W Power 2024

Crack down hard, or wait and see? Europe splits on Omicron response

In all the countries, economic and political concerns are also guiding governments, amid uncertainty about just how big a risk the variant poses

By Norimitsu Onishi and Nicholas Casey
Published: Dec 21, 2021

Crack down hard, or wait and see? Europe splits on Omicron responseShoppers, some wearing face coverings to combat the spread of Covid-19, walk past stores on the Monday before Christmas in Manchester in north-west England on December 20, 2021. - The UK Government on Monday faced pressure to tighten coronavirus restrictions to prevent the spread of the Omicron variant, despite opposition to do so before Christmas.
Image: Oli Scarff / AFP

PARIS — The Dutch can now invite only two guests to their homes as part of a new lockdown. In Denmark, where masks and other social restrictions had all but disappeared thanks to a successful vaccination campaign, cinemas, amusement parks, zoos and other establishments are closed once again.

By contrast, France has ruled out lockdowns, curfews or closures on a continent where new COVID-19 rules are being announced every day in the face of the omicron variant’s rapid spread. “The French exception,” the front page of one newspaper, Le Parisien, said Monday.

For now, France — as well as Spain and, to a lesser extent, Italy — is betting that high vaccine and booster coverage, along with earlier restrictions it put in place, will be enough to keep the coronavirus variant manageable, adopting a wait-and-see attitude as a sense of urgency grips the Netherlands, Denmark and Britain.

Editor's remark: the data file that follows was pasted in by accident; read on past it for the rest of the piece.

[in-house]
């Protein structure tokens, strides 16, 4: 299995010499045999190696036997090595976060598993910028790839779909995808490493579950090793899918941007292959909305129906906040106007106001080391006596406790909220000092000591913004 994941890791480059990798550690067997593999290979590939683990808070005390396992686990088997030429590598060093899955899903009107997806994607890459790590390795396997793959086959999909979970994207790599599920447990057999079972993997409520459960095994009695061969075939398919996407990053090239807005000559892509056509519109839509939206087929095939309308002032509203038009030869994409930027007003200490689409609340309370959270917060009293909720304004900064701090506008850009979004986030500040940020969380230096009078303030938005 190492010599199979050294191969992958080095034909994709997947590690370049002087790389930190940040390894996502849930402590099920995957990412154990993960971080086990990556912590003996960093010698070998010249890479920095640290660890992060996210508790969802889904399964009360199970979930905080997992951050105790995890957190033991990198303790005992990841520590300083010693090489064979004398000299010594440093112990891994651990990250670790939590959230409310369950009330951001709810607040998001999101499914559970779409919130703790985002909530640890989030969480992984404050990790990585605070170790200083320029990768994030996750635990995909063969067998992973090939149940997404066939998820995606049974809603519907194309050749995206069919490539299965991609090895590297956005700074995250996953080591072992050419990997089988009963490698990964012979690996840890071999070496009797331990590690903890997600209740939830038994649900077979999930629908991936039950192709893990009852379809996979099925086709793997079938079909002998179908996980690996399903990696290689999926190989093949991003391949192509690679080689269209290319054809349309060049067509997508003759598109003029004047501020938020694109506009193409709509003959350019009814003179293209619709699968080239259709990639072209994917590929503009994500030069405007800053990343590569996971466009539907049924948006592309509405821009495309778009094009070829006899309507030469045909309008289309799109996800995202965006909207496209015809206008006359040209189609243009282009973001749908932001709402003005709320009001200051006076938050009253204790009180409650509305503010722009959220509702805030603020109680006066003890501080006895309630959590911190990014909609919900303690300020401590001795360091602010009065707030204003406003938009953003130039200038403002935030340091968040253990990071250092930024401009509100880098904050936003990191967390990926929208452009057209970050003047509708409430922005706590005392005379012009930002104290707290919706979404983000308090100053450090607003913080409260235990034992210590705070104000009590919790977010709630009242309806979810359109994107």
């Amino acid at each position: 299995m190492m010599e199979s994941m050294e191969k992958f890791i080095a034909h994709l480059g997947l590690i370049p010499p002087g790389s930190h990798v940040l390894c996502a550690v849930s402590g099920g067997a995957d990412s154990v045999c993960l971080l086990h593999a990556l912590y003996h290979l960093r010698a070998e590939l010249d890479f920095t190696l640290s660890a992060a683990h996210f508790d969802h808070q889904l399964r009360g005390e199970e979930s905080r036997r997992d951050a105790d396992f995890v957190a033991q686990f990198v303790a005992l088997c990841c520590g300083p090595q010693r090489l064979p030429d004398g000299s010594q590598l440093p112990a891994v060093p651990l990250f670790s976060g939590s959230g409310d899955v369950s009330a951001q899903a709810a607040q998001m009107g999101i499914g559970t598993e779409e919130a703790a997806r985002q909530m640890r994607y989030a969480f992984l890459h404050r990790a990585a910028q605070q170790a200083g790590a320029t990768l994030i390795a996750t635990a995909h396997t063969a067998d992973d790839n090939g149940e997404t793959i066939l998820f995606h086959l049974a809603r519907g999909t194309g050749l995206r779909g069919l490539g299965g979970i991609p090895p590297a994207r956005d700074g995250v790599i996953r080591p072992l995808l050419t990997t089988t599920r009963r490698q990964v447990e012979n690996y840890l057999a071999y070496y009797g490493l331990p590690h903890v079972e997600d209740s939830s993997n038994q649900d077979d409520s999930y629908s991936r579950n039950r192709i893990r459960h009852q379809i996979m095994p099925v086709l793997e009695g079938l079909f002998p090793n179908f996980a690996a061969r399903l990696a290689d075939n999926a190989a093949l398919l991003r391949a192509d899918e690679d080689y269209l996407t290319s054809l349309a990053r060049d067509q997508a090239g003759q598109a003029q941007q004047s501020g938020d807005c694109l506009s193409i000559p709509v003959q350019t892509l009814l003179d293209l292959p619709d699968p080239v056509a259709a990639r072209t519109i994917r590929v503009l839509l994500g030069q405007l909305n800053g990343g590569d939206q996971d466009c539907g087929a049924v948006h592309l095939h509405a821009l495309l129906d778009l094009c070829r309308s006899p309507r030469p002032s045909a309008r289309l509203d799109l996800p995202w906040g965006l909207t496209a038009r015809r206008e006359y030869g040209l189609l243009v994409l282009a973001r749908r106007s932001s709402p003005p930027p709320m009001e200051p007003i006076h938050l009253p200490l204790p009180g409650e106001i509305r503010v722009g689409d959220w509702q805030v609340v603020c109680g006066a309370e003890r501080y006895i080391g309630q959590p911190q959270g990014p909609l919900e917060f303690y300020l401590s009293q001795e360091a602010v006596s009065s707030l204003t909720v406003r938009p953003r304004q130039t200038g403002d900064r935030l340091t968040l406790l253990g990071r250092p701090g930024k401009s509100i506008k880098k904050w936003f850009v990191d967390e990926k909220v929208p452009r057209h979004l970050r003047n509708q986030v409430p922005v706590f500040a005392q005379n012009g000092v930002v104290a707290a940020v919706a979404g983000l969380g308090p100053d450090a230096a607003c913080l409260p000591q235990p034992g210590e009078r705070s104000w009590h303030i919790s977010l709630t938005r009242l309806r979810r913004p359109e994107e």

The numbers show why.

In London, the number of COVID cases rose by 30% last week, and the mayor declared a “major incident” — an emergency status that frees up resources. Denmark is now recording more than 9,000 new cases daily, one of the highest infection rates in the world. And the Netherlands became the first country in Europe to return to a full lockdown amid fears that its relatively low number of intensive care unit beds would be overwhelmed.

Spain, Italy and France all have lower COVID cases per 100,000 people than some of their northern neighbors, at least for now.

Governments are accelerating booster shots as the scientific evidence accumulates that two vaccine doses are insufficient to stop infection, though the vaccines appear to reduce the risk of hospitalization and serious illness. The United States is carefully watching Britain and Denmark for clues of what might happen at home, since both countries are good at tracking variants.

In France, the government said that omicron was now estimated to have caused hundreds of cases and that it would be the dominant variant by early next month. An average of 52,471 coronavirus cases per day were reported in France in the past week, according to a New York Times database, up 23% from the average two weeks ago.

The government of President Emmanuel Macron has encouraged vaccinations by issuing health passes to people who receive shots and has managed to keep schools and most establishments open. More than 70% of the French population has received two doses, though some 6 million have yet to receive a single shot.